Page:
The history of the Star Court Theatre

The Star Court began it's genesis as the Diggers Theatre in Woodlark Street next to Lismore’s Commercial Hotel. Then it was an open air theatre with a canvas roof, hardly protection from the Northern Rivers driving rain. In 1920 a prospectus was issued to raise money to build a bigger and better space for the company and $22,000 was raised and TJ Dorgan built what we know today as the Star Court Theatre and Arcade with it's twenties brick facade.

The Star Court Theatre was the first major venue for musical and theatrical events in Northern NSW, opening with much fanfare on 18th July, 1921. With a seating capacity of 1500 and with dimmer lights, plush seats and quality acoustics, the Star Court was aptly named. Musical Festival Society productions as well as ABC Celebrity Concerts and other live performances were held as well as the screening of the ever popular feature films.

Alias Jimmy Valentine

With the arrival of sound in 1929, Mr Dorgan announced the theatre would be equipped with RCA Photophone and the entire theatre was refurbished with carpet throughout and new seats were installed in the Dress Circle with new drapes and furnishings.  The Star Court reopened on November 4th, 1929 with a gala viewing of MGM’s Alias Jimmy Valentine.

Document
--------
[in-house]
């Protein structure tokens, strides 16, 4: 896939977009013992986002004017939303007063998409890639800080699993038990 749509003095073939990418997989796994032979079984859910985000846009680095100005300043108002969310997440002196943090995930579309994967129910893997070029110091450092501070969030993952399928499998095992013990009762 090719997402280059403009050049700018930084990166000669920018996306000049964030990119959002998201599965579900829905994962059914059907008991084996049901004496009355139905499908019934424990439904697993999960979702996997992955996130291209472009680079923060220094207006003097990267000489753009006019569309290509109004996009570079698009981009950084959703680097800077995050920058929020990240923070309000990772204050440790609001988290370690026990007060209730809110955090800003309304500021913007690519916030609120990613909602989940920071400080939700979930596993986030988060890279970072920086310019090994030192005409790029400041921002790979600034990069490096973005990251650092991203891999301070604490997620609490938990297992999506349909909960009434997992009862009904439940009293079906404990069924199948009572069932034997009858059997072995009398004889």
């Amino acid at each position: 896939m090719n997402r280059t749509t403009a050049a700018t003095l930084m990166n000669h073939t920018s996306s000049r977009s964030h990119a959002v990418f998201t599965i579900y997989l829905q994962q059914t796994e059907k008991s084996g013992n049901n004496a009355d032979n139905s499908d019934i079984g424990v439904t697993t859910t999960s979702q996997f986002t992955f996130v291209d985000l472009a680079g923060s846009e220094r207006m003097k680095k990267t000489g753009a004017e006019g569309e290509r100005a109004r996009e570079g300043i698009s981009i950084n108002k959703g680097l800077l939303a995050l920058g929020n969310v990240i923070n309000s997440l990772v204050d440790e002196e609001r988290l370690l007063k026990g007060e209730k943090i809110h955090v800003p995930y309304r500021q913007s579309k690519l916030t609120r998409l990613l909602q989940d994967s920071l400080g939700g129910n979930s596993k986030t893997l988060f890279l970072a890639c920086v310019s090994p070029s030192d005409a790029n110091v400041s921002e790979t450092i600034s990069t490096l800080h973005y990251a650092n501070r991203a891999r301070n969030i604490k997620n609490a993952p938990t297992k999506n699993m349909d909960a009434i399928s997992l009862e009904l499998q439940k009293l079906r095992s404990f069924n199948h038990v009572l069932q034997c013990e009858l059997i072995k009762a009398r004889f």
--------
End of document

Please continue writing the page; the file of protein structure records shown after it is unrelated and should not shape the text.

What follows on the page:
Matinees were added to the schedule with screenings on Tuesday, Thursday and Saturday and each program was enhanced with leading Vaudeville artists. TJ Dorgan died in 1944. Fred Kehoe was manager from 1934-63.

The Star Court changed hands in the 1960s, first to North Coast Theatres and later to HJ Harder. In 1963 the stalls were sealed off and an arcade of shops built into the space. The upstairs balcony was altered and made into a new proscenium. Birch Caroll and Coyle acquired it in 1980 and refurbished it resulting in a seating capacity of 450. It was renamed Cinema Lismore.

With the trends of the time a multiplex cinema complex was built and the theatre was sold to prominent businessman, visionary and mentor Dr Floriano Volpato in 1996. In the same year, Dr Volpato was warded a medal in the General Division of the Order of Australia (OAM) for his service to the community and for saving a valuable resource, The Star Court Theatre, from an uncertain future.

Today, his son Nicola Volpato is committed to his father’s vision by rekindling The Star Court Theatre’s glory days by creating a space rich with avant-garde cultural flavours.

Managed by Court Stars Entertainment

Site by Websmiths